“After our successes with the institutional panel, we tried to fast-track other firms into the way
we were doing things, which was almost impossible to achieve effectively,” she says. “Rather,
it needed to happen in stages, so that we could learn the lessons along with our firms and
build the mutual trust that is key to success.” She notes that she also would have done more
explanation and promotion of the value-based approach internally at Bendigo, within the legal
department and the lines of business, to overcome early resistance to the change.
She describes a current cadre of external providers who have developed innovative offerings
as competitive advantages within a shrinking marketplace due to the increased insourcing
of corporate legal work. It’s a buyer’s market for in-house counsel ready to
experiment with new ways of working.
“Clients are spoiled for choice, but fear they may actually have to commit for longer or pay
more for a given matter. They are nervous, because they don’t know what metrics to use. The
bottom line is that they may make mistakes on individual matters, but even with those, will
pay substantially less across their entire portfolio if they move away from hourly rates. That’s
because value-based pricing forces the good planning and communication and disciplined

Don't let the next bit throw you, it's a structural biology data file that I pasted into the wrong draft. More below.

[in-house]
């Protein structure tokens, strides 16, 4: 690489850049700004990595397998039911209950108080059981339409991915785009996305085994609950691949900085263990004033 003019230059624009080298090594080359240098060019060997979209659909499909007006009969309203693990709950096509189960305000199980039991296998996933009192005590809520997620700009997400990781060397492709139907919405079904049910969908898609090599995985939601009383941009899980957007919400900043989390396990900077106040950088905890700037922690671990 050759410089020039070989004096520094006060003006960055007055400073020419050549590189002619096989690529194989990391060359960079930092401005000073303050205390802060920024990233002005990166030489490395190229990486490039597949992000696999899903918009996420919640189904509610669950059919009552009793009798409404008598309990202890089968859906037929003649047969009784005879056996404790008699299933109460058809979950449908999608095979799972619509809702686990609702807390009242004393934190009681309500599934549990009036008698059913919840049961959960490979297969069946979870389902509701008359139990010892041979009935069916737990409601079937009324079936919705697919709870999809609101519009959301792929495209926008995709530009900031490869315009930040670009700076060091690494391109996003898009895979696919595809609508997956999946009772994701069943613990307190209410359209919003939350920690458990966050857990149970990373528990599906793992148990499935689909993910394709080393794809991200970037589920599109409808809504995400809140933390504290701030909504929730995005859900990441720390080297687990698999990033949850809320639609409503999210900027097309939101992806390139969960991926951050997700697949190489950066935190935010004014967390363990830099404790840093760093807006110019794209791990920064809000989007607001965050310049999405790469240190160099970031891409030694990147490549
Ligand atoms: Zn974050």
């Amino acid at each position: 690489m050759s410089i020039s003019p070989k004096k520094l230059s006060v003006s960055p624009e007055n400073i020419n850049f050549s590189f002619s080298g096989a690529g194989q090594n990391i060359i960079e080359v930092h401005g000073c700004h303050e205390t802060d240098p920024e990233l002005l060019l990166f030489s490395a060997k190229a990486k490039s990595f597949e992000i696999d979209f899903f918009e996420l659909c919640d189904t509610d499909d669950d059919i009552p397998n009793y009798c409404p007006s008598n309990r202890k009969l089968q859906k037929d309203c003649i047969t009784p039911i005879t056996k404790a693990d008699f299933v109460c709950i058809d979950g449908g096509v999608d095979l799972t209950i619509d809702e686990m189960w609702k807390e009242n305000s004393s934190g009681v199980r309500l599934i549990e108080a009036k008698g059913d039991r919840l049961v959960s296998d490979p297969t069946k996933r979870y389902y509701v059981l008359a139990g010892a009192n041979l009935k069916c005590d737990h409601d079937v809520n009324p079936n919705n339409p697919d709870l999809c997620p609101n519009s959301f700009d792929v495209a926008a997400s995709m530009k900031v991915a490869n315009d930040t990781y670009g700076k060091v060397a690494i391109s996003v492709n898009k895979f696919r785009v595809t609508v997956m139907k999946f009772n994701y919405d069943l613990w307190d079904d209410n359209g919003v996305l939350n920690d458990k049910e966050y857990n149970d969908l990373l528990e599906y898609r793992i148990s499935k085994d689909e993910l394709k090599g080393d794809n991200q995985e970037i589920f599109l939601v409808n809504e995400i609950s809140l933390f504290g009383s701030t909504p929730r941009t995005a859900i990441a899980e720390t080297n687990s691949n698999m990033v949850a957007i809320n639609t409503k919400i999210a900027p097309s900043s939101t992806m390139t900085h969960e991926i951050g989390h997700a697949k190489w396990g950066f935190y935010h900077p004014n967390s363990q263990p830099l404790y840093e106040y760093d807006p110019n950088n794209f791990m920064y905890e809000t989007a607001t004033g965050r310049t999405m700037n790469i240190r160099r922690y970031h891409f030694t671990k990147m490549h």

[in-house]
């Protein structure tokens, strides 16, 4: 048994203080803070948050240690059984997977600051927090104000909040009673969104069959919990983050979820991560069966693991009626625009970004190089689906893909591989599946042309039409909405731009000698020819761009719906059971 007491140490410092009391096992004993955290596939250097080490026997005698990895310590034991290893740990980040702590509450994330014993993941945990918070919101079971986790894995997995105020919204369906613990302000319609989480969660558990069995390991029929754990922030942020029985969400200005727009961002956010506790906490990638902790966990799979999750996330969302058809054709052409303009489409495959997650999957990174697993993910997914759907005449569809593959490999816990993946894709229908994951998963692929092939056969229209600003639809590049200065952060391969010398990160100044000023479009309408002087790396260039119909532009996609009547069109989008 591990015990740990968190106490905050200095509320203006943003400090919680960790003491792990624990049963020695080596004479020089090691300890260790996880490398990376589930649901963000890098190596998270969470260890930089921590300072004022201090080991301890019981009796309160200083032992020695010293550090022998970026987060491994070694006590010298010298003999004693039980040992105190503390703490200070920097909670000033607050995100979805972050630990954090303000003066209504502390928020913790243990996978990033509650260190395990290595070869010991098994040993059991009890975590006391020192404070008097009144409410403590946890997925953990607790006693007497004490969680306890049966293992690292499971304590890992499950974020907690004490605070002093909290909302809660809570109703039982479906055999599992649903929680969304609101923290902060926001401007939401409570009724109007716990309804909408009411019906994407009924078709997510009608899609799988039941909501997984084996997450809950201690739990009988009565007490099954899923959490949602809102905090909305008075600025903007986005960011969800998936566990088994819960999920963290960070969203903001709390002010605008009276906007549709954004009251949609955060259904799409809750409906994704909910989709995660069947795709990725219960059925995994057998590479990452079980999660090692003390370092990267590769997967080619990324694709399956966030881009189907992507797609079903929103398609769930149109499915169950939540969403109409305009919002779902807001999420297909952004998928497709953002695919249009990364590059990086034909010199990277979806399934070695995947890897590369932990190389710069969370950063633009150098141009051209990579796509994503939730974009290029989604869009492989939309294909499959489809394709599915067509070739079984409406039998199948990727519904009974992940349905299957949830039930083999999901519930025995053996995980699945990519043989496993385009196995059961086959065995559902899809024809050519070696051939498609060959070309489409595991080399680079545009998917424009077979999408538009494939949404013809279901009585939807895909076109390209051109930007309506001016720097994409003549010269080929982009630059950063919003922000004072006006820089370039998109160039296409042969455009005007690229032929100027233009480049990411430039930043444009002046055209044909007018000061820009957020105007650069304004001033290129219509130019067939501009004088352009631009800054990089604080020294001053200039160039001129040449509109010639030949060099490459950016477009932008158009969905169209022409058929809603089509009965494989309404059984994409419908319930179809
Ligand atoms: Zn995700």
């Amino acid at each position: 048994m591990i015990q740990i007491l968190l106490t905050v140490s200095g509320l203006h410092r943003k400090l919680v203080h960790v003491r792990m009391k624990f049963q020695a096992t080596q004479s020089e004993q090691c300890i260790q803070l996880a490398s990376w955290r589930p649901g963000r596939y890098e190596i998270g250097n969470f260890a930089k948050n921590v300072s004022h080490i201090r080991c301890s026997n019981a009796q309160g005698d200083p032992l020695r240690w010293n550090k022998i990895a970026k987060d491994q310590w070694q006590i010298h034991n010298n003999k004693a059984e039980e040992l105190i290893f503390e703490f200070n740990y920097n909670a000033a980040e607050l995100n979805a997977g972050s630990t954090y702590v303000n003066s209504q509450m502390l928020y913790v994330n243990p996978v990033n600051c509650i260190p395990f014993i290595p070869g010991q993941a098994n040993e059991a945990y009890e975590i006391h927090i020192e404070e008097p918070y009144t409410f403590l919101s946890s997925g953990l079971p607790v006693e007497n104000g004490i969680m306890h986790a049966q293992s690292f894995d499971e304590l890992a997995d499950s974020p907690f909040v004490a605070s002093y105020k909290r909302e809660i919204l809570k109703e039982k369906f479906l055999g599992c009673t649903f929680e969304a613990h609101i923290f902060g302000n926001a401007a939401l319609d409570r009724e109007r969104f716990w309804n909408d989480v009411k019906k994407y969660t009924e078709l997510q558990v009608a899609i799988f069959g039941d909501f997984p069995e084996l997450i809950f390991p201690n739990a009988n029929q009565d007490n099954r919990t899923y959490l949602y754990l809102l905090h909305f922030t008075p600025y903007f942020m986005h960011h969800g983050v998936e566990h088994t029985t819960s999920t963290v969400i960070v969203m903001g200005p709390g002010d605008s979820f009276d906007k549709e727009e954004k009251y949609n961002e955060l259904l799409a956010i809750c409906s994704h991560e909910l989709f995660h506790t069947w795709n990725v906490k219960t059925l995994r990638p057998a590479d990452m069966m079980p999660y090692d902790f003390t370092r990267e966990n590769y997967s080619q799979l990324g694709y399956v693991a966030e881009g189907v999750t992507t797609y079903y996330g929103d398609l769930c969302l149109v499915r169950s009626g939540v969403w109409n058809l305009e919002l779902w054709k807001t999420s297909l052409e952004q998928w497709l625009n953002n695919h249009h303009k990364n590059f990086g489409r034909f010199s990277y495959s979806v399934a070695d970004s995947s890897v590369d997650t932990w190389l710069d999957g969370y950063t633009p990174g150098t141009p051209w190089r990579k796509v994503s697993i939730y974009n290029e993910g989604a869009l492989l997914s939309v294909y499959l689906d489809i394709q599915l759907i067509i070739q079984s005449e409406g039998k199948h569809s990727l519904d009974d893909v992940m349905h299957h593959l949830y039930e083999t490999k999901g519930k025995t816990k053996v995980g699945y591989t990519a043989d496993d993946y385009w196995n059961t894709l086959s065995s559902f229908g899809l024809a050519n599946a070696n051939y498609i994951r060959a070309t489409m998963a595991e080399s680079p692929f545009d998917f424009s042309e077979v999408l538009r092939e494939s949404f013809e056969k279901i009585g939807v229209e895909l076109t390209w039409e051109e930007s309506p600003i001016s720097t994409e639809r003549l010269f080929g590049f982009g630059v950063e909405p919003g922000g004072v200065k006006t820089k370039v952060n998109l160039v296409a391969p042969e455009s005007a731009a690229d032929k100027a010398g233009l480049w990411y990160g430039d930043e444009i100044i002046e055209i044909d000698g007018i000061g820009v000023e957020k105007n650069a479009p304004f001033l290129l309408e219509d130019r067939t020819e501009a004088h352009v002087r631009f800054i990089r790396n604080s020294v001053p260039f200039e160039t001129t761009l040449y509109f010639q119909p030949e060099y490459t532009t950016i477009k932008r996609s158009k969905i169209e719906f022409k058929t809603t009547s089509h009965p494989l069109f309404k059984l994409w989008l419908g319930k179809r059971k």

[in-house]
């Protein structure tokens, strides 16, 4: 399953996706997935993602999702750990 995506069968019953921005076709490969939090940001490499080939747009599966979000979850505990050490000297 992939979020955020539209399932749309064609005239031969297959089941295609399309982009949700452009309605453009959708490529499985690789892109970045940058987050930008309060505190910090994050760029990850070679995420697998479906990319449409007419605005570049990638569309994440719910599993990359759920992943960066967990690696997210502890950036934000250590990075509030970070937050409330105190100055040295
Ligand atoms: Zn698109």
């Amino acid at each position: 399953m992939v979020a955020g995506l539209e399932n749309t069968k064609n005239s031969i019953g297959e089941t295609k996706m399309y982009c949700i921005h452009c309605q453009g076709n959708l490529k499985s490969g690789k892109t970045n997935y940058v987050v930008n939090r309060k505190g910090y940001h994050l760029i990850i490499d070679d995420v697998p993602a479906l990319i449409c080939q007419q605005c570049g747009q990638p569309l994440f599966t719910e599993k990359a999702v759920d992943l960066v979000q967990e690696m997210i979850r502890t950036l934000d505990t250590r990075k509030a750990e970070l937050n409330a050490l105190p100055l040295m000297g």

execution which is what really renders the benefits. The resulting continuous improvement
compounds those benefits over time,” Polczynski says.
Her best advice? “It can be difficult to get started, out of fear of making mistakes. Try a new
arrangement with a firm or provider you trust, as a buffer for mistakes. If you just get started,
you’ll learn, and even with some mistakes you can do much better overall,” she says.
CONCLUSION: THE IMPORTANCE OF MEASUREMENT
In an era when Big Data is getting a lot of buzz, legal executives should not overlook the power
of “small data” to get started on value initiatives, and to gain momentum.
A way to establish value strategies is to survey the business side about the relative priority
of legal services, unmet needs, and the satisfaction with service delivery. Targeted client
interviews and surveys yield the combination of qualitative and quantitative data that inform
legal department plans to innovate in the provision of legal services, as exemplified by the
work at Staples Australia and New Zealand.
Is “doing more with less” what is needed most? Or is it more important to turn around
contracts faster to drive value to the bottom line? Both imperatives can be met with a process
improvement program to gain efficiency, such as those conducted at Telstra and HPE. In
turn, that program starts with measuring how long things take under current processes, and
mapping the process to find ways to eliminate time-consuming steps. Each practice group
at Westpac undertook process improvement activities that resulted in more than 27 distinct